Nutrition in cystic fibrosis

Nutrition in cystic fibrosis

Special nutrient needs for those with CF


We are pleased to have an overview on the nutrition needed for children with cystic fibrosis from Elizabeth (Betsy) Britt, a RD who is a member of the Cystic Fibrosis Care Team at Children's Healthcare of Atlanta.  Dr. Stan

Cystic fibrosis (CF) is an inherited disease. Both parents must give their child a gene that interferes with the amount of salt in many of the fluids the body produces. As a result, children with CF taste salty when you kiss them and thick mucus builds up in their lungs, digestive tract, and other areas of the body. The buildup in the lungs causes coughing and wheezing making it difficult to breathe. The mucus also blocks the ducts in the pancreas, preventing the enzymes that normally digest fat, sugars and protein from working effectively—causing bulky, foul bowel movements. Together these two main features use enormous amounts of energy and waste the calories being eaten.    

Fortunately, treatments are now available that helps those with CF live longer and have productive lives. As a result, more focus has been placed on better nutrition, because it improves lung function and is essential in increasing the growth and quality of life for children with CF. 

Healthy Nutrition

In those with CF, a healthy body weight is associated with good lung function, according to the Cystic Fibrosis Foundation. As a result, it is recommended that children with CF over the age of 2 years have a weight-for-length (or when they're older, a BMI) that is at least at the 50th percentile for their size and age.  

It can be difficult to meet growth goals due to increased calorie and protein expenditure in this population. A high calorie, high protein diet without fat restriction is usually recommended—1.5 – 2 times what an otherwise healthy child would require. Many children with CF utilize nutrition supplements like Pediasure, Ensure, and Scandishake to meet these recommendations. Appetite stimulants and tube feedings can also be utilized in children who have difficulty with weight gain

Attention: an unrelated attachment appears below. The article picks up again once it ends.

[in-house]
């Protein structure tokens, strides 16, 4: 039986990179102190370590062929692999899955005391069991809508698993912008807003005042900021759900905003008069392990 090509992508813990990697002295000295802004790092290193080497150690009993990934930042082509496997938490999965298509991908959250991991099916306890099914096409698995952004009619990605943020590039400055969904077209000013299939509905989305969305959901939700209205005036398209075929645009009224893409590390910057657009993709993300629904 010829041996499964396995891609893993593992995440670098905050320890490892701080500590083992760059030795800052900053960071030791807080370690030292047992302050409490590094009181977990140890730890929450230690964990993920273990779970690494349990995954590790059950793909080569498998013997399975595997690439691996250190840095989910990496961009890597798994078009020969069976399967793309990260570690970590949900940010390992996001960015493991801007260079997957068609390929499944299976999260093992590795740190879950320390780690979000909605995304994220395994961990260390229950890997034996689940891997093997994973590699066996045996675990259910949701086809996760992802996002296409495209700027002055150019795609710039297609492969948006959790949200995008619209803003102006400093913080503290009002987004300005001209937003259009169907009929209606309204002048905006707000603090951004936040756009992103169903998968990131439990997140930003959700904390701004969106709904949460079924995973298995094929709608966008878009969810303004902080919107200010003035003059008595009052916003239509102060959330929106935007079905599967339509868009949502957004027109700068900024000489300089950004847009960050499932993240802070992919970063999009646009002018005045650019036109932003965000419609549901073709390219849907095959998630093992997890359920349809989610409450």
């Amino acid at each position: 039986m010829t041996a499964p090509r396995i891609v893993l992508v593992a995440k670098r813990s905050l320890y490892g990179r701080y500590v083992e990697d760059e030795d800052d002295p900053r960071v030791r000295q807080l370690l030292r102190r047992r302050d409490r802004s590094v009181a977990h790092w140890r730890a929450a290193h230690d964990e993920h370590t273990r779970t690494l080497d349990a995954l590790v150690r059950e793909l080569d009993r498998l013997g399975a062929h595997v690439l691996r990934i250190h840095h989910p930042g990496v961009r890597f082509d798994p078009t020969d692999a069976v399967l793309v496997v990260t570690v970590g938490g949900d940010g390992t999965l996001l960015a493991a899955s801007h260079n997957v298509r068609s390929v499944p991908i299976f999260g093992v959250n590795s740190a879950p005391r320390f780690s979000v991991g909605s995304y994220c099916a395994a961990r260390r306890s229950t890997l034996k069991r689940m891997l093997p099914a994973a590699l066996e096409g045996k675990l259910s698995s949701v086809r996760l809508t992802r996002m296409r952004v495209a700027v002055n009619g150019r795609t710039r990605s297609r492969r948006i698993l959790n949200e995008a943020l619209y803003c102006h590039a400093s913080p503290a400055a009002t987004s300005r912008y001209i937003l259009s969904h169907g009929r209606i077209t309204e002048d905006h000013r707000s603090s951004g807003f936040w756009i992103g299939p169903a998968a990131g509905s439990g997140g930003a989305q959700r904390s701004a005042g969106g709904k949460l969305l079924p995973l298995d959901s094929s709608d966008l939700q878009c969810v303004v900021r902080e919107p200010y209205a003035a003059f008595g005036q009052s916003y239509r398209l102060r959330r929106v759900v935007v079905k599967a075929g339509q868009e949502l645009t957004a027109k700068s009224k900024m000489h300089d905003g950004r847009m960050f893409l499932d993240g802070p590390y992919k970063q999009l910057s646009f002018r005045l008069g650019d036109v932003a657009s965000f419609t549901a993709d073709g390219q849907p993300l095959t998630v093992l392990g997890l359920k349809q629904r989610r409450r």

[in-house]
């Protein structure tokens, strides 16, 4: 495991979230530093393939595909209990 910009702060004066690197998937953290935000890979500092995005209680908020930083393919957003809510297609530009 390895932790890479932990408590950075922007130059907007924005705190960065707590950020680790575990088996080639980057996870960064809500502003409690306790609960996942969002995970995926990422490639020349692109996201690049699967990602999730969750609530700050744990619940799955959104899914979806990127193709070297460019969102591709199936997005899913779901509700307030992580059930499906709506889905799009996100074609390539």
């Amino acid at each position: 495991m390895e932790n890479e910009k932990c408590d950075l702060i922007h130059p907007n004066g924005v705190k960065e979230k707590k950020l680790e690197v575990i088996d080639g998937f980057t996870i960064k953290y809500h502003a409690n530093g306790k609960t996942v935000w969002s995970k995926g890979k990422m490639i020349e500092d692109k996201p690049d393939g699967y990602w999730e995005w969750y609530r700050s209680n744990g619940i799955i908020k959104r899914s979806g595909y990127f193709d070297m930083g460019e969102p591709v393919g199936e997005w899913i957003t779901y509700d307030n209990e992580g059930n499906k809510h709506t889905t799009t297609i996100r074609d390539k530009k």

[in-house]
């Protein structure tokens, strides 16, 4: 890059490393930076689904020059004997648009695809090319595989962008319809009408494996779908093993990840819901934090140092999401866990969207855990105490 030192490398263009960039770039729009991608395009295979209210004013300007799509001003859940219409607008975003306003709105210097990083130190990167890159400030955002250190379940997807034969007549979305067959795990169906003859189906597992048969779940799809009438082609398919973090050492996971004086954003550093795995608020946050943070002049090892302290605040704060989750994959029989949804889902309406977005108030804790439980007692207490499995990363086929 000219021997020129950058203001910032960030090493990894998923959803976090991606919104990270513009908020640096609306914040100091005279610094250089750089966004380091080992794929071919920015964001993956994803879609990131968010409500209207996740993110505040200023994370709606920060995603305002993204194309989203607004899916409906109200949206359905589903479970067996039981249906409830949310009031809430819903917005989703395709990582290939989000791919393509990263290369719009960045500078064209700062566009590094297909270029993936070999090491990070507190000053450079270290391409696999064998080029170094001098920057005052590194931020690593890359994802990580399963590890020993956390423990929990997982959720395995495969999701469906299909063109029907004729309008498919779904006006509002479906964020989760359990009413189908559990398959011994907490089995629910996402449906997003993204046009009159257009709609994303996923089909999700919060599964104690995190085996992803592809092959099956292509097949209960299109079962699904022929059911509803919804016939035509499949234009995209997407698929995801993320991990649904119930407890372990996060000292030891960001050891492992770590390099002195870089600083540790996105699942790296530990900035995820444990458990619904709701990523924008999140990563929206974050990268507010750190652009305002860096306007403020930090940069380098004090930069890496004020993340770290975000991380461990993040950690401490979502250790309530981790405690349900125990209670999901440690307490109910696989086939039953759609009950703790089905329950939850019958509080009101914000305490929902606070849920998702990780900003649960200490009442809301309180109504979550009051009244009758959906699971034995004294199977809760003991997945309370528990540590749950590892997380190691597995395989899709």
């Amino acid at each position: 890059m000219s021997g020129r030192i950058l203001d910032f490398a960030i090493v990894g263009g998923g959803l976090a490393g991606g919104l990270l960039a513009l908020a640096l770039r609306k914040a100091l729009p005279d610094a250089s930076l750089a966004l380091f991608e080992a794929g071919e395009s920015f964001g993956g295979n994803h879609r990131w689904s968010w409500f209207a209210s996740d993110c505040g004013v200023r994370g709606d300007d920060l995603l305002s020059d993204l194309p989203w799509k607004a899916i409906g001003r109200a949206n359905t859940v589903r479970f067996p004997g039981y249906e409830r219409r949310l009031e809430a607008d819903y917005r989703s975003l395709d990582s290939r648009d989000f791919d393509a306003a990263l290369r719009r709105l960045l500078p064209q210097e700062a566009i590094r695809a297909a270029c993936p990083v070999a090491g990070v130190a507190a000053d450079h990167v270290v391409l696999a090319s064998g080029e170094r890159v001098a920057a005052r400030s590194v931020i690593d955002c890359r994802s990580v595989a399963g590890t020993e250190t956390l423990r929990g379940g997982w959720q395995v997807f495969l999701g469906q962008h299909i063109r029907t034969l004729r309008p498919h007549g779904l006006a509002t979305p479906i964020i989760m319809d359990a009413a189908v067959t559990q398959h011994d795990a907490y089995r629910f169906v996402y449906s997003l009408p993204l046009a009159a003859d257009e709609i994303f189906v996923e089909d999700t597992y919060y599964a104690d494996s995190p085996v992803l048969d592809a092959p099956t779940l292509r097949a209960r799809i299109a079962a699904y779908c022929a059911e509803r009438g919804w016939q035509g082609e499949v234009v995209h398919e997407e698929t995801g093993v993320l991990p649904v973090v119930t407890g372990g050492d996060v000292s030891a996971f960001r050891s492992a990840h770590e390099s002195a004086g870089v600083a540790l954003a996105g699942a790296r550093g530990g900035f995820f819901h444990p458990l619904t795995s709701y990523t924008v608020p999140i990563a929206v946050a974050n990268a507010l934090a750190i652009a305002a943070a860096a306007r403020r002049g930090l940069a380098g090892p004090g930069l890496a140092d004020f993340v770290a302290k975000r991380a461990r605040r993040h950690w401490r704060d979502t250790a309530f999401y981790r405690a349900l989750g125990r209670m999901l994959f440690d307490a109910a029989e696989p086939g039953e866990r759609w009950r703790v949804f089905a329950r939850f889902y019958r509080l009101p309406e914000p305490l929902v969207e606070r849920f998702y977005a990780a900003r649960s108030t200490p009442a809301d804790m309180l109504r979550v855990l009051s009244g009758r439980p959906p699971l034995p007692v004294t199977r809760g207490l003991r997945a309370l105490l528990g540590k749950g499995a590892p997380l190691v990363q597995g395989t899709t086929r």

Children with CF also lose extra salt in their sweat. So eating a high salt diet is recommended for all patients with CF. Older children and adults are encouraged to add extra salt to their foods. For babies, parents should add 1/8 teaspoon salt to 32 ounces of formula, since babies also need more salt . 

Nutrition in cystic fibrosis


Children with CF are at risk for nutrient deficiencies, particularly of fat soluble vitamins A, D, E, and K. This is because thick mucus blocks the digestive enzymes from doing their job to break down fats so they can be absorbed. As a result, children with CF should take an additional CF specific multivitamin daily. 

Special CF multivitamins have enough A, D, E and K to meet what those with CF need. Some that are easily absorbed (because they are more water soluble and don't depend on fat absorption as much) include: AquADEK, Vitamax, and Libertas. 

Bottom line

Good nutrition is a necessary part of CF care. Recommendations include:

  • A high-calorie, high-protein diet 
  • Maintaining a weight-for-length or BMI that is greater than or equal to the 50th% for age  
  • Extra salt intake 
  • PERT for those who have pancreatic insufficiency
  • Vitamins A, D, E, and K 
  • Careful monitoring  


Leonard, A., & Schindler, T. (July 2014). Cystic Fibrosis Nutrition 101: Getting Started. 6th edition. 

Cystic Fibrosis Foundation – Patient Registry Annual Data Report 2013. (2014).